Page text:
In the November issue of Current Opinion, Charles Flexner (John Hopkins University School of Medicine and Bloomberg School of Public Health, Baltimore, MD, USA), Ben Plumley (Pangaea, Oakland, CA. USA) and David Ripin (Clinton Health Access Initiative, Boston, MA, USA) provide a comprehensive overview of current activities aimed at optimizing global HIV treatment. HIV treatment optimization is a process intended to enhance the long-term efficacy, adherence, tolerability, safety, convenience, and affordability of combination ART. The ultimate goal of this process is to expand access to well tolerated and effective lifetime treatment to all those in need.

Two recent conferences, the first and second Conference on Antiretroviral Drug Optimization (CADO), brought together experts from academia, governments, foundations, the pharmaceutical industry, and community activists to develop a global HIV-treatment research agenda for the coming decade focused on better therapies and how to make them accessible to a broader population of people living with HIV. Important recommendations included a focus on more efficient process chemistry for antiretroviral drugs, investigation of antiretroviral dose reduction as a possible optimization strategy, recognition of the increasing importance of concurrent infections and comorbidities especially tuberculosis and aging-related diseases, and identifying a highly effective and affordable nontoxic, once-daily fixed-dose combination regimen for first-line treatment.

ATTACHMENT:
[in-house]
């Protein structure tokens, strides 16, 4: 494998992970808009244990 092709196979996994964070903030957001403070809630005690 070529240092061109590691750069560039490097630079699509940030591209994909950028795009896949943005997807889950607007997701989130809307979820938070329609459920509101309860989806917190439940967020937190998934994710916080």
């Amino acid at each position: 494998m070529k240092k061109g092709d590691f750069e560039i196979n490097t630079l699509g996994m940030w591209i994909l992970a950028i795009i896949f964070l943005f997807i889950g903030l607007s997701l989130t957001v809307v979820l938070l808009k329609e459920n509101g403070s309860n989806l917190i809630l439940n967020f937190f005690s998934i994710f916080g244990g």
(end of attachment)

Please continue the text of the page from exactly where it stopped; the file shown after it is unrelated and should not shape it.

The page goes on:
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The HIV Treatment Optimization website is also providing a comprehensive overview of past and current activities for global HIV Treatment.

Related documents: 2013 WHO Consolidated Guidelines, CADO 1 ReportCADO 2 Report.